Types of Negotiable Instruments
Promissory Note: In this case, the debtor is the one who makes the instrument. And he promises unconditionally to the creditor (or the bearer of the document) a certain sum of money on a specific date.
Bills of Exchange: This is an order from the creditor to the debtor. This instrument instructs the drawee (debtor) to pay the payee a certain amount of money. The bill will be made by the drawer (creditor)
Cheque: This is just another form of a bill of exchange. Here the drawer is a bank. And such a cheque is only payable on demand. It is basically the depositor instructing the bank to pay a certain amount of money to the payee or the bearer of the cheque.
Others: There are other instruments such as government promissory notes, railway receipts, delivery orders, etc. These can be negotiable instruments by custom or practice of the trade.
Holder and Holder in due course
Various differences between holder and holder-in-due-course can be explained on the basis of the following
- Right to recover amount
- Notice of defect in the Title
- Entitlement: Holder is a person who is entitled for the possession of a negotiable instrument in his own name. Hence he shall receive or recover the amount due thereon. Whereas a Holder-in-due-course is a person who has obtained the instrument for consideration and in good faith and before maturity.
- Consideration: Consideration is not necessary to become a holder. The instrument may also be given by way of a donation or gift and thus, the donee of an instrument can also become a holder of it. However, consideration is a must to become a holder-in-due-course and thereby the donee of a negotiable instrument can be a holder but not holder-in-due-course.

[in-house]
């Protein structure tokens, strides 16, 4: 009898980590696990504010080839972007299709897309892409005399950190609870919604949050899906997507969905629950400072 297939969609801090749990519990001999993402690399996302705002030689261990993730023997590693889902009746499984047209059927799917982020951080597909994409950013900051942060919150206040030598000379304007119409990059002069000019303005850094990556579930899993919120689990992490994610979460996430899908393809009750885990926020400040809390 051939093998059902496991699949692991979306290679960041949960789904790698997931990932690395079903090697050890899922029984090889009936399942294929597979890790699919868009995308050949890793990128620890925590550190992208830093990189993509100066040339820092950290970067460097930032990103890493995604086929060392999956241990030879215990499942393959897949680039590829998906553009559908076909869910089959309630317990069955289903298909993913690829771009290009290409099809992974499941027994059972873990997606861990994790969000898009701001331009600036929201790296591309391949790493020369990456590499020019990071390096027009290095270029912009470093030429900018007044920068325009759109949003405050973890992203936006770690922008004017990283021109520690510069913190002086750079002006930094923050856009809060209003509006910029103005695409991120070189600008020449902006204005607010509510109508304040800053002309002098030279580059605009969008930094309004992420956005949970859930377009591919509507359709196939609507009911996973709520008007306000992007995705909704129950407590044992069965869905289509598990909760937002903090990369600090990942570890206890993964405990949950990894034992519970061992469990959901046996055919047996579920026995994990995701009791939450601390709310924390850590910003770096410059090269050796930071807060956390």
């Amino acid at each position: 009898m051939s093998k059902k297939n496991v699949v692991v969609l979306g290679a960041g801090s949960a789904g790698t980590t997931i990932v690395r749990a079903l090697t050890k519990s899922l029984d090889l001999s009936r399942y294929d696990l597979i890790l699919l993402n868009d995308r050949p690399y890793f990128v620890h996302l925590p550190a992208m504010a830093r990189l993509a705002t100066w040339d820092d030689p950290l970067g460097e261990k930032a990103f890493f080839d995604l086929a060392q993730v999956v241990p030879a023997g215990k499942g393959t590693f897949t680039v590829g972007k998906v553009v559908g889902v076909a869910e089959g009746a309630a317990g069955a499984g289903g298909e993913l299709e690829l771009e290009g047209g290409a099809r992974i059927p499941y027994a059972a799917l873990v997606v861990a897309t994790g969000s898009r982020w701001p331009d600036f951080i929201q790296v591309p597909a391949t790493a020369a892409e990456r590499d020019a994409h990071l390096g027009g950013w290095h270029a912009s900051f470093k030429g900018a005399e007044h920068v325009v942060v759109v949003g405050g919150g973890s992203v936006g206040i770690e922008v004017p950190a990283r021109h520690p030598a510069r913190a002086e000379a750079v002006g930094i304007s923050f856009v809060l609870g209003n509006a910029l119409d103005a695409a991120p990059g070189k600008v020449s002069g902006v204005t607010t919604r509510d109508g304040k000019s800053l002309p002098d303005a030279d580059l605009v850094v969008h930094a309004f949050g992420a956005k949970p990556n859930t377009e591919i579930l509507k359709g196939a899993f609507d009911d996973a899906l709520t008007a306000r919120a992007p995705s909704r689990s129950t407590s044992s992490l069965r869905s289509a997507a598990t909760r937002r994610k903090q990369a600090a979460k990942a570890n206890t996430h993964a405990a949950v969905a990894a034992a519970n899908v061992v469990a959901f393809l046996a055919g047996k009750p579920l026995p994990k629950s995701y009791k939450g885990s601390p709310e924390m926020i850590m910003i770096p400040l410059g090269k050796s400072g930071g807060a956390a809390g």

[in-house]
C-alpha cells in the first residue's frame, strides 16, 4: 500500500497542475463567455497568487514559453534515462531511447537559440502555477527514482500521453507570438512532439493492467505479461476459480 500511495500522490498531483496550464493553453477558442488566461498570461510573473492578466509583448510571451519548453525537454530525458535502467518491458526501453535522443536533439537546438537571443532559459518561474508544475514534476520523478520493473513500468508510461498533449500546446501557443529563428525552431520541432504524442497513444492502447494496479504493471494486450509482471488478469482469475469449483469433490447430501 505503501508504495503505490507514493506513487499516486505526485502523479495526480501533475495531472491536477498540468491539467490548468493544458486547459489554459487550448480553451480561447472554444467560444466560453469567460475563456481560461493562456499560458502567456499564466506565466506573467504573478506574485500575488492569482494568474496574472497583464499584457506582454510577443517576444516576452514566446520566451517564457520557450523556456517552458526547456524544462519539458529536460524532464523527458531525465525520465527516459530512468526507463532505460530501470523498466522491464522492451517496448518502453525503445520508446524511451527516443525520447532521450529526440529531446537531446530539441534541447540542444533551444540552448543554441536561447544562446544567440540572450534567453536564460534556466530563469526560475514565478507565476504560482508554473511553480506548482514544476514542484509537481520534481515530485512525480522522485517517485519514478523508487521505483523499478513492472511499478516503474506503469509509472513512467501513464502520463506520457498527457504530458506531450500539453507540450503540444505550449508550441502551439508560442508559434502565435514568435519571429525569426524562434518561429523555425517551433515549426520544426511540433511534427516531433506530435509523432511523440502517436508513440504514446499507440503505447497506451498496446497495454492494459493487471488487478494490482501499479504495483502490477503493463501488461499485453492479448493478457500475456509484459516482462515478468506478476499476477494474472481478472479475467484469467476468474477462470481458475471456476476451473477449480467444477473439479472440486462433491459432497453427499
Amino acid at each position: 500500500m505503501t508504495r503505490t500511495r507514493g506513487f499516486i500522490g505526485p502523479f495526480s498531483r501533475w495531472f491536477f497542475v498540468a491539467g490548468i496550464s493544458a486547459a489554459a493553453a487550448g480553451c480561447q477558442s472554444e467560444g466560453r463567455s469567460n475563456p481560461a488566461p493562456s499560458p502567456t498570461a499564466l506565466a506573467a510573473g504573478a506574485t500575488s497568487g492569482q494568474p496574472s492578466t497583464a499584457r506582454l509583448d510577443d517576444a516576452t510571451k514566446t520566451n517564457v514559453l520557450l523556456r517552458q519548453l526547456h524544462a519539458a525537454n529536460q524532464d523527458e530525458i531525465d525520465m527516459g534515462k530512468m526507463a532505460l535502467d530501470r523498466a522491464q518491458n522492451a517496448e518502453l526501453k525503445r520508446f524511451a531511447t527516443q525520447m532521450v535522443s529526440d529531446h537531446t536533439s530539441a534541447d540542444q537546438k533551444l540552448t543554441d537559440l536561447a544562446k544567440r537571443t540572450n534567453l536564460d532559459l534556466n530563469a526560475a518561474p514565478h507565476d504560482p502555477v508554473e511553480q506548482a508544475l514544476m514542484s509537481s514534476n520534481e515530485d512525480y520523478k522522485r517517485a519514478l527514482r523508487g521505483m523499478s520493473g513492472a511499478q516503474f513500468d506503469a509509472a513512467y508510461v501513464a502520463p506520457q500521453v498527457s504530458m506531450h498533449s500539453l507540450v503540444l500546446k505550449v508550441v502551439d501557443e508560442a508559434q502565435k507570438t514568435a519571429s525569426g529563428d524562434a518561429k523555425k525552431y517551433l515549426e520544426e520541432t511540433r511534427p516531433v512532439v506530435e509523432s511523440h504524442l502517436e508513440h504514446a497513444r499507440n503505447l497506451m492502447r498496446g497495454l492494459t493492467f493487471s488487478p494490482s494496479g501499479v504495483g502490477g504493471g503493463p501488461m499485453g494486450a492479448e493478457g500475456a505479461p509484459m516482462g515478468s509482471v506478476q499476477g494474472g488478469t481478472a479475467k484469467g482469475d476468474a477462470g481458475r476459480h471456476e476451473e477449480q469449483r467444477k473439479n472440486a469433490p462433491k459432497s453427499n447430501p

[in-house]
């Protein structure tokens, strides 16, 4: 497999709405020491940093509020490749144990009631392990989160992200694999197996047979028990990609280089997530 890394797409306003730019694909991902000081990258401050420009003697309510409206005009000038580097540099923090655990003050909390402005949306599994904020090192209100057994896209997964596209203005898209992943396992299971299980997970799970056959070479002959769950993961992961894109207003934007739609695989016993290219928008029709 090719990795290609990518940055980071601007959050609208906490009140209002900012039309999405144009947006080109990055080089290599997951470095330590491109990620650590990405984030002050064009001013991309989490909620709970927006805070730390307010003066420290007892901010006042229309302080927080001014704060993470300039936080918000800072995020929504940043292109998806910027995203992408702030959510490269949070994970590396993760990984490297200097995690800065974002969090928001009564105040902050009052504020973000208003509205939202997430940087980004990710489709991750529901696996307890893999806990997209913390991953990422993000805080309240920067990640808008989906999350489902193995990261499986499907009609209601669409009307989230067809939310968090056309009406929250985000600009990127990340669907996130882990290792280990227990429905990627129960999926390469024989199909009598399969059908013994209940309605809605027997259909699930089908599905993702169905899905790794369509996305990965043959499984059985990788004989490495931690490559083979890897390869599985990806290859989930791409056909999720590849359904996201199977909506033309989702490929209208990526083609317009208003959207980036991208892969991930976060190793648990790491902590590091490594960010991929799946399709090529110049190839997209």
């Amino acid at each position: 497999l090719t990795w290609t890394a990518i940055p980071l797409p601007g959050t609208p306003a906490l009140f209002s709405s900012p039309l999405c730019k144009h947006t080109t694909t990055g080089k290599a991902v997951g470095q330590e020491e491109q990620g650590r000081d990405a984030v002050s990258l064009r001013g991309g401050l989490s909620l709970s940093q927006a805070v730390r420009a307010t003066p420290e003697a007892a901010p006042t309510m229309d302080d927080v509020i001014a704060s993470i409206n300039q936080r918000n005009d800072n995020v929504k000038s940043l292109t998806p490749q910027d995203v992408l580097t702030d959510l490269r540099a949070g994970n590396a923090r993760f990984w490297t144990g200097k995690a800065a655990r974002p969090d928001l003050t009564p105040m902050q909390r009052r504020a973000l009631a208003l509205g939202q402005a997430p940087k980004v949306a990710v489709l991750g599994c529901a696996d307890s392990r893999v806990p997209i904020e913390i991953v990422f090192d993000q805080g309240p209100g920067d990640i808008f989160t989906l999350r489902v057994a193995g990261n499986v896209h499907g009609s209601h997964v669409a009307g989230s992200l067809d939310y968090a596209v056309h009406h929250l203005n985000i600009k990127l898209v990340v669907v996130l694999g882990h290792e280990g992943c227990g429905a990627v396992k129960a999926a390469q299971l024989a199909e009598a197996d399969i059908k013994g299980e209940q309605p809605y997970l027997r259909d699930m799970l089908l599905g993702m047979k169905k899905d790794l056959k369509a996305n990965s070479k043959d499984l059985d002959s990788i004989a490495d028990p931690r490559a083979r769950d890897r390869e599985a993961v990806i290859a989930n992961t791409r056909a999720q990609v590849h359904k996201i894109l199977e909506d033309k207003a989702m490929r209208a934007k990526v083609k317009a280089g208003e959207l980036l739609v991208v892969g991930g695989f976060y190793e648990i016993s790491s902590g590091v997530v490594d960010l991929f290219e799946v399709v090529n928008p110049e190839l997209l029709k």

- Maturity: A holder may acquire the instrument even after its maturity. But a holder-in-due-course must acquire the instrument before its maturity failing which he will not enjoy the rights of a holder-in-due-course.
- Title: A holder does not acquire a better title than that of transferor. In simple words, if the title of any of the prior party is defective, his title will not be defect free. Whereas, a holder-in-due-course derives a good title freed from all defects. His title is better than that of the transferor.
- Right to recover amount: A holder has a right to recover the amount due on the instrument from the transferor (i.e., just preceding party) only from whom he has obtained the instrument. Holder-in-due-course, on the other hand, can recover the amount due on the instrument from any of the prior parties till the instrument is duly discharged. Thus, all prior parties shall remain liable towards the holder-in-due-course, jointly as well as severally, till the instrument is duly discharged.
- Notice of defect in the Title: A holder-in-due-course is not only supposed to have acquired the instrument without any notice of the defect of the title of the person from whom he obtained it, but also there should be no cause on his part to believe that any defect sustains in the transferor’s title. But a holder is exempt from this condition. He may have notice of defect in the title but he shall not be liable for it unless he is a party to that defect, fraud, or forgery.
- Privileges: A holder-in-due-course enjoys certain privileges under the Negotiable instruments Act (as discussed earlier), which are not available to a holder.
BASIS FOR COMPARISON
HOLDER IN DUE COURSE (HDC)
|Meaning||A holder is a person who legally obtains the negotiable instrument, with his name entitled on it, to receive the payment from the parties liable.||A holder in due course (HDC) is a person who acquires the negotiable instrument bonafide for some consideration, whose payment is still due.|
|Right to sue||A holder cannot sue all prior parties.||A holder in due course can sue all prior parties.|
|Good faith||The instrument may or may not be obtained in good faith.||The instrument must be obtained in good faith.|
|Maturity||A person can become holder, before or after the maturity of the negotiable instrument.||A person can become holder in due course, only before the maturity of negotiable instrument.|